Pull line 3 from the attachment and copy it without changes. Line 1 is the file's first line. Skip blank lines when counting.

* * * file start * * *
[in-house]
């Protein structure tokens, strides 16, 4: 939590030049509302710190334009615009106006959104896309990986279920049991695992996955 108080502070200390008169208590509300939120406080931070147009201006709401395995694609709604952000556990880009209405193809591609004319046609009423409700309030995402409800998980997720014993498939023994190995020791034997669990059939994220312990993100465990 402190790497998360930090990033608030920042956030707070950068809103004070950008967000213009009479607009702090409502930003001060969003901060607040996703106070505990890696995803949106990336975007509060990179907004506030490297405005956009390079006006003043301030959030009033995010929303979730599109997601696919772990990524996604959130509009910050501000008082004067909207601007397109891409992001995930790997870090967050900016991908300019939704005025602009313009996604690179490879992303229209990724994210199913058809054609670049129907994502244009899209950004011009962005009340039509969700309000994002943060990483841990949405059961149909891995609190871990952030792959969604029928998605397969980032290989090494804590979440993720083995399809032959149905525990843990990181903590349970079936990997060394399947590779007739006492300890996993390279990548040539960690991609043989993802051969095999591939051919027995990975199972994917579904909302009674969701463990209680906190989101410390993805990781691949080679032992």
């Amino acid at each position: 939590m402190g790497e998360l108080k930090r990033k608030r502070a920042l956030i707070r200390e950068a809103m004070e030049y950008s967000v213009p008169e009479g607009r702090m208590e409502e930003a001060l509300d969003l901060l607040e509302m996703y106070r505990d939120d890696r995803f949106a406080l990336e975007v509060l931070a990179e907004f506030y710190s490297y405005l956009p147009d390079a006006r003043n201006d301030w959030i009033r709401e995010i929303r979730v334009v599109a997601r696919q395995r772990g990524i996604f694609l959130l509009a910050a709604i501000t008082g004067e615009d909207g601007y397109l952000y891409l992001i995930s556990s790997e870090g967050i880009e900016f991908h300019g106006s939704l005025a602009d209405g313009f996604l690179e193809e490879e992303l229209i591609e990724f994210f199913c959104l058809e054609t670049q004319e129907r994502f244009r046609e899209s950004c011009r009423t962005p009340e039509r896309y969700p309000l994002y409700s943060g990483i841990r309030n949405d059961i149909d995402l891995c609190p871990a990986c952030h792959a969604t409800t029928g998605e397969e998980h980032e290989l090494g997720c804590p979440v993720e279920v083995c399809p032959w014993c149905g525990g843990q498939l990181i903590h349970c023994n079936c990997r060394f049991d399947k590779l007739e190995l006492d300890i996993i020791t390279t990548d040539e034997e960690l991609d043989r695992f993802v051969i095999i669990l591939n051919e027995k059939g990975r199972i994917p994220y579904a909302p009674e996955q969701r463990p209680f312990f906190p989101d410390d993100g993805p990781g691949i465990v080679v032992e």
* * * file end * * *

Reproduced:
């Amino acid at each position: 939590m402190g790497e998360l108080k930090r990033k608030r502070a920042l956030i707070r200390e950068a809103m004070e030049y950008s967000v213009p008169e009479g607009r702090m208590e409502e930003a001060l509300d969003l901060l607040e509302m996703y106070r505990d939120d890696r995803f949106a406080l990336e975007v509060l931070a990179e907004f506030y710190s490297y405005l956009p147009d390079a006006r003043n201006d301030w959030i009033r709401e995010i929303r979730v334009v599109a997601r696919q395995r772990g990524i996604f694609l959130l509009a910050a709604i501000t008082g004067e615009d909207g601007y397109l952000y891409l992001i995930s556990s790997e870090g967050i880009e900016f991908h300019g106006s939704l005025a602009d209405g313009f996604l690179e193809e490879e992303l229209i591609e990724f994210f199913c959104l058809e054609t670049q004319e129907r994502f244009r046609e899209s950004c011009r009423t962005p009340e039509r896309y969700p309000l994002y409700s943060g990483i841990r309030n949405d059961i149909d995402l891995c609190p871990a990986c952030h792959a969604t409800t029928g998605e397969e998980h980032e290989l090494g997720c804590p979440v993720e279920v083995c399809p032959w014993c149905g525990g843990q498939l990181i903590h349970c023994n079936c990997r060394f049991d399947k590779l007739e190995l006492d300890i996993i020791t390279t990548d040539e034997e960690l991609d043989r695992f993802v051969i095999i669990l591939n051919e027995k059939g990975r199972i994917p994220y579904a909302p009674e996955q969701r463990p209680f312990f906190p989101d410390d993100g993805p990781g691949i465990v080679v032992e």